Pop quiz: What would you do if you knew Alzheimer’s disease was in your future?


For the past 12 years, global health advocate Alanna Shaikh has watched her father, whom she calls her “hero and mentor,” deteriorate from Alzheimer’s disease. In a poignant talk given during TEDGlobal 2012 last week, Shaikh — a TED Fellow and the author of the TED Book What’s Killing Us — told us that the experience has, of course, been very hard. But Shaikh shared that it has been uncomfortable for a secondary reason — because it has forced her to think about her own chances of getting the disease.

According to a recent article in the journal Genetics in Medicine, the average lifetime risk of developing Alzheimer’s is 10 to 12 percent. However, the risk at least doubles when a person has a first-degree relative with the disorder. Which leads to an interesting question—if you learned that you are at high risk for a disease as debilitating as Alzheimer’s, what would you do with that information? Yes, TEDsters, it is quiz time.

Many people facing a genetic pre-disposition to a serious disease go with option A, telling themselves “It’s never going to happen to me.” Others go for option B, dramatically altering their lives to try to prevent the onset of the disease. One extreme example: Google co-founder Sergey Brin, who has donated $ 50 million toward Parkinson’s disease research since finding out that he has a genetic mutation associated with higher rates of the disease. According to Wired, Brin has gone as far as to become a champion springboard diver, since exercise has been correlated with lower risk for the disease.

For Shaikh, however, the clear choice was Option C. And since we so greatly admire her approach, below are five things those who believe they are at high risk for Alzheimer’s can do from here.

  1. Eat well and exercise daily.
    Eating a nutrient-rich diet and exercising regularly can’t stop Alzheimer’s, but research suggests that it might delay onset and slightly lower risk. Hey, it certainly can’t hurt.
  2. Find a genetic counselor.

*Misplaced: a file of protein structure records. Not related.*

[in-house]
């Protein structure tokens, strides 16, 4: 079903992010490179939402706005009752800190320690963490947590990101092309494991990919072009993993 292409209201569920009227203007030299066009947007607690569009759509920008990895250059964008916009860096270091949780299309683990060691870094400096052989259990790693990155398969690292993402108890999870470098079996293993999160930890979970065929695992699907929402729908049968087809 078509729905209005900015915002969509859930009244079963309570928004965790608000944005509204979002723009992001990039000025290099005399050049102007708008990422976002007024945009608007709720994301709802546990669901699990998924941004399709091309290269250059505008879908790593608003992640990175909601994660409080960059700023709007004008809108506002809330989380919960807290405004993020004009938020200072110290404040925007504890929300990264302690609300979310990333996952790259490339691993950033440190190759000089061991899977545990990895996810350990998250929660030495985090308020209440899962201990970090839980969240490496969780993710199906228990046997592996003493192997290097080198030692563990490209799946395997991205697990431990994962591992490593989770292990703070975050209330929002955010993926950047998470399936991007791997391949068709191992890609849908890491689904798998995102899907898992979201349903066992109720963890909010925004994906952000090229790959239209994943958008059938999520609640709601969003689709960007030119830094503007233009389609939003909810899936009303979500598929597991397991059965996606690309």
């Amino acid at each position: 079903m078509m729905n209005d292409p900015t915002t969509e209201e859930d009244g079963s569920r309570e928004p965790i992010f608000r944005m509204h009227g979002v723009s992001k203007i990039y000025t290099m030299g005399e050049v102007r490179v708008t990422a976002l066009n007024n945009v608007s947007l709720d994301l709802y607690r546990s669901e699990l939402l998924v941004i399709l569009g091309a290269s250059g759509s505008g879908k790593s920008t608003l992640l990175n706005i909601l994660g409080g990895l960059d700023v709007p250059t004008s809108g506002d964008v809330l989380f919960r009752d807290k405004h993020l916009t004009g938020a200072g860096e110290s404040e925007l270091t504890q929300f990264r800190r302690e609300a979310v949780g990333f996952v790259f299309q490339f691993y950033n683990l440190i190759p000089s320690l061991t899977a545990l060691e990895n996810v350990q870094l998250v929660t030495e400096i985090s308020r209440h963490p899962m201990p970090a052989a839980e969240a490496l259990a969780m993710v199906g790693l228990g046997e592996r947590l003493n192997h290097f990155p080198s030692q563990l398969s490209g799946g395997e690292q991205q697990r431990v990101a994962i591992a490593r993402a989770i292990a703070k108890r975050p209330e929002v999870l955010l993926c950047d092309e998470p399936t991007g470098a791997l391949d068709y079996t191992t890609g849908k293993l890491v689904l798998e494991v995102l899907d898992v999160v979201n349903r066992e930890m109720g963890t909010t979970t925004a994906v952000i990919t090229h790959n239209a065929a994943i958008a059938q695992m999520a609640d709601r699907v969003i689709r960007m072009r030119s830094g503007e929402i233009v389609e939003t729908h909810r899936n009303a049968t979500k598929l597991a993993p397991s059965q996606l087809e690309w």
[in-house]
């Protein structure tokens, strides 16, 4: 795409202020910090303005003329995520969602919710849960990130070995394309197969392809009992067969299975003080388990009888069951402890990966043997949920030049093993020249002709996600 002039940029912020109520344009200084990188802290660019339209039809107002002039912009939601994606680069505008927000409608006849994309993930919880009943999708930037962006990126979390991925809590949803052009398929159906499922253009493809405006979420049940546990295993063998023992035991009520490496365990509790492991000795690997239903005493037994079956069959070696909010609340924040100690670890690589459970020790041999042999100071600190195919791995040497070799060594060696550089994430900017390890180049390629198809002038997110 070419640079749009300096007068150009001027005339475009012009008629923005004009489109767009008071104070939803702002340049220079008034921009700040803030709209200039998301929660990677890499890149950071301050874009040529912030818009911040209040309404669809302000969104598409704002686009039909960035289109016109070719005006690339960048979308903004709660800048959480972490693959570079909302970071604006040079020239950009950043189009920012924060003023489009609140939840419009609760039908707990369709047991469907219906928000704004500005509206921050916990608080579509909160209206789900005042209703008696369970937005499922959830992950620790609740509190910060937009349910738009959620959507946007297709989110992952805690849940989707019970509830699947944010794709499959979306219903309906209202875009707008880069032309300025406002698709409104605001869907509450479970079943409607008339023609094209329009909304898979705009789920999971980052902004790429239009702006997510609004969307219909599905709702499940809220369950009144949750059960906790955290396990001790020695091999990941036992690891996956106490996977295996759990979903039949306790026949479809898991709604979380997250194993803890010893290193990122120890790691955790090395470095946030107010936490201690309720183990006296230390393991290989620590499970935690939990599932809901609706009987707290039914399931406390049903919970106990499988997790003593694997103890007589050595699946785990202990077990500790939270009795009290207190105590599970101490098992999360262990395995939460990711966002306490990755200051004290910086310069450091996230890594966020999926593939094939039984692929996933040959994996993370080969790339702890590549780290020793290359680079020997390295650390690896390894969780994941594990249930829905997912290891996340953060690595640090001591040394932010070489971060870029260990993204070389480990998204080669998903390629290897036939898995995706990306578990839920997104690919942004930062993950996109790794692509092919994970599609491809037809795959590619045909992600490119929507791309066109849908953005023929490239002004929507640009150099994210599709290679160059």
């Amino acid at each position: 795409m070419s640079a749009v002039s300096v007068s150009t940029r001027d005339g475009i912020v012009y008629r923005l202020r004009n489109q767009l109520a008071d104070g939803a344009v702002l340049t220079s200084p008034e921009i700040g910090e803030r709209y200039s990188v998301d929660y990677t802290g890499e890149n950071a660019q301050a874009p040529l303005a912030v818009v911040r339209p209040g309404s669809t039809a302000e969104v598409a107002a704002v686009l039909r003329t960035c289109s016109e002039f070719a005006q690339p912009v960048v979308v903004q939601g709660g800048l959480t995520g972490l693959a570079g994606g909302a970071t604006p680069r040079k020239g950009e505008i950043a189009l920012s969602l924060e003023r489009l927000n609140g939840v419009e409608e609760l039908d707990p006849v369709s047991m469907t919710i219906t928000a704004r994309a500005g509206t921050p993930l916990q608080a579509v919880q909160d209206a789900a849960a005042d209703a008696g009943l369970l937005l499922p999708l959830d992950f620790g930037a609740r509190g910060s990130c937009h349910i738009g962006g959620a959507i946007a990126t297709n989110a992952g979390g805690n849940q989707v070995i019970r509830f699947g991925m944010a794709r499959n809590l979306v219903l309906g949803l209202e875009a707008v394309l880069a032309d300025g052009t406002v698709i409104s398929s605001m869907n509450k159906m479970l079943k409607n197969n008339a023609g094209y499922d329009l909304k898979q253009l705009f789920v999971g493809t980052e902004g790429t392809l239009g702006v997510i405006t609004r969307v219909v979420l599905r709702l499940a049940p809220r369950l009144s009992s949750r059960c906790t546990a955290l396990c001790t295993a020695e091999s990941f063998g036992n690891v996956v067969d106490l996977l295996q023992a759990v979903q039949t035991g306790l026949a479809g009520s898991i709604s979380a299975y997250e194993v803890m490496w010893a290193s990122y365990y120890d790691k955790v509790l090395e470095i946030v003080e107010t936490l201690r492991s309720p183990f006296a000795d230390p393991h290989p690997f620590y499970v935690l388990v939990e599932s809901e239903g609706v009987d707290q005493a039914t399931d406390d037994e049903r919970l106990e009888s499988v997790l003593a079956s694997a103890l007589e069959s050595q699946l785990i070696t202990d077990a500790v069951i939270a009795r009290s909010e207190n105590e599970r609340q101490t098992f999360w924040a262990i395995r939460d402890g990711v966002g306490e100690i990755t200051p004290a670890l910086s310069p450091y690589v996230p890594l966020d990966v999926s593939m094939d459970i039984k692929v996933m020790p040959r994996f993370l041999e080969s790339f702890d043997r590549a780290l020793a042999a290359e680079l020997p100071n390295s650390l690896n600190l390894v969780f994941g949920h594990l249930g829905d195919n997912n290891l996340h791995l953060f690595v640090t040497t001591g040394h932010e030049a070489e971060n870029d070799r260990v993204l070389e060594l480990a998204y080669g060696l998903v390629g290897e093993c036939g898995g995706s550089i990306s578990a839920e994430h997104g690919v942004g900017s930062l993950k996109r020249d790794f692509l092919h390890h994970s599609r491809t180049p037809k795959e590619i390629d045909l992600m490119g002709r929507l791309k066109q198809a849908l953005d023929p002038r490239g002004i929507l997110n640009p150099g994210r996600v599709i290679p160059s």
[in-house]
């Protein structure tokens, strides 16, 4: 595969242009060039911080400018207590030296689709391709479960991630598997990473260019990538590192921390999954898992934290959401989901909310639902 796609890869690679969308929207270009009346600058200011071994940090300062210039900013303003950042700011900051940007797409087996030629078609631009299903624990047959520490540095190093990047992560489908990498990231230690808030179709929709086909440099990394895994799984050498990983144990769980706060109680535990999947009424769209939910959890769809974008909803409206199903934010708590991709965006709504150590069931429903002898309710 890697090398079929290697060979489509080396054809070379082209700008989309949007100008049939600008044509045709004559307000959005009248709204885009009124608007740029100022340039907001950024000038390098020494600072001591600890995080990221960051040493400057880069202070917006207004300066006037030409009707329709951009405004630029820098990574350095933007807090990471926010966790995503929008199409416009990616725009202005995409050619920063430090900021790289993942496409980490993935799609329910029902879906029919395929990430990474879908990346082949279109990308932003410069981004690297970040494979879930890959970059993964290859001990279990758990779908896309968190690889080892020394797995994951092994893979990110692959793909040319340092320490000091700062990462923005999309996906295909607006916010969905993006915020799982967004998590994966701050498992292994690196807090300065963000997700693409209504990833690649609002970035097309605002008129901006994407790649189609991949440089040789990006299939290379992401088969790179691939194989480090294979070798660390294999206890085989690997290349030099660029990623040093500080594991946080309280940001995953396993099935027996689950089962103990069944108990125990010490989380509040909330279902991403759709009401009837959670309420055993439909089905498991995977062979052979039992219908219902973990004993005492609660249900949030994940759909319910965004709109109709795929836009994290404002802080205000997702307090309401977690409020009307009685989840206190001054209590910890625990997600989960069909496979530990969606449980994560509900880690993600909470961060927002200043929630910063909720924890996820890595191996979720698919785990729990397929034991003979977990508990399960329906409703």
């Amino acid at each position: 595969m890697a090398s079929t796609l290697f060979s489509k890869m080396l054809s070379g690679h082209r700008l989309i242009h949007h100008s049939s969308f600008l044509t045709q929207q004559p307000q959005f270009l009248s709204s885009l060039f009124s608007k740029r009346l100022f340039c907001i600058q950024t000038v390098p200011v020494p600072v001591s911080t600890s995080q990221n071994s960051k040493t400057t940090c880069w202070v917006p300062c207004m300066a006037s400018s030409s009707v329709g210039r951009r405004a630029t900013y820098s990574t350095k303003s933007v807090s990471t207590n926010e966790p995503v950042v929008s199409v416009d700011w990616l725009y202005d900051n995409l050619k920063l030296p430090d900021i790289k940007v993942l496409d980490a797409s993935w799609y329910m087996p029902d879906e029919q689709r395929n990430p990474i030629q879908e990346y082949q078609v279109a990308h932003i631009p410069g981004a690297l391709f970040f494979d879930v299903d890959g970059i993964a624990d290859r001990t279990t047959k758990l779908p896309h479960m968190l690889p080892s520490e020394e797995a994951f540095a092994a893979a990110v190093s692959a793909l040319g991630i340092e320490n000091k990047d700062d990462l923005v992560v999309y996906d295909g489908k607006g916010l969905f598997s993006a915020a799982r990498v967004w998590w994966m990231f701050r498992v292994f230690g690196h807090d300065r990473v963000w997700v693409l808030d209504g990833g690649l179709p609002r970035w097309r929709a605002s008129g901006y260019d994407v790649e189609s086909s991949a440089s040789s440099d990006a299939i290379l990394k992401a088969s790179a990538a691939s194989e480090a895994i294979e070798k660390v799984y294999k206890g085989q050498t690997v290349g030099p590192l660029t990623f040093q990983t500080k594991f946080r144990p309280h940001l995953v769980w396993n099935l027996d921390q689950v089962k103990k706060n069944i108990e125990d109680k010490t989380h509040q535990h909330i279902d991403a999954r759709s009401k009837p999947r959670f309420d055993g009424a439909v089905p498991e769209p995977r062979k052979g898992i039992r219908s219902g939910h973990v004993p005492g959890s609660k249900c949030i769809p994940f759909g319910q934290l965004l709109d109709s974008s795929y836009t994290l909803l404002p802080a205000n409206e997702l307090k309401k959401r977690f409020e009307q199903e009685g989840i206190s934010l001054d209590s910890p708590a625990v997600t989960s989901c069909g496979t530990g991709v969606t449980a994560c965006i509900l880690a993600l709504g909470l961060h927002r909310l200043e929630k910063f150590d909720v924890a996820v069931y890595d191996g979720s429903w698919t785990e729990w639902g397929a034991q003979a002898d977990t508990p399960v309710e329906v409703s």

Genetic counselors are experts in genetic diseases who can be extremely helpful in explaining how different disorders travel in families. They can help assess personal risk, and act as sounding boards when it comes to options like genetic testing. Jill S. Goldman, a genetic counselor at the Taub Institute for Research on Alzheimer’s Disease at Columbia University, says that going to a counselor doesn’t always mean bad news—in fact, she says that people caring for a parent with late-onset Alzheimer’s might actually overestimate their risk. To find a genetic counselor in your area, head to the National Society of Genetic Counselors’ website, which allows a variety of searches.
  3. Take up some new hobbies.
    As Shaikh learned from subscribing to Alzheimer caregiver listservs, hands-on activities are more enjoyable for those with dementia than reading or conversing with people who they might not recognize. She says in her talk, “The more things my hands know how to do, the more things I can be happy and busy doing when my brain’s not running the show anymore.” So Shaikh has taken up drawing, knitting and folding origami. She is also focusing on hobbies that could help her stave off the physical effects of Alzheimer’s—tremors, muscle loss and a diminished sense of balance. She’s doing weight lifting to build muscle, and yoga to improve her balance.
  4. Work on being a better person.
    Shaikh puts it best as she comes to the emotional conclusion of her talk. “My father was kind and loving before he had Alzheimer’s, and he’s kind and loving now,” she says. “When you take away everything he ever learned in this world, his naked heart still shines. What I need now is to learn to be like that. I need a heart so pure that if it’s ever stripped bare with dementia, it will survive.”
  5. And hope this study is successful.
    In May, the New York Times reported on an “unprecedented” clinical trial, which is giving a group of research subjects genetically guaranteed to develop Alzheimer’s later in life a drug intended to stop the onset of the disease. The study — which is being funded by the National Institutes of Health, the Banner Alzheimer’s Institute and pharmaceutical manufacturer Genentech — is testing Crenezumab, a drug which attacks plaques in the brain. If the study is successful, it could have major implications on both the prevention of Alzheimer’s disease and its treatment.


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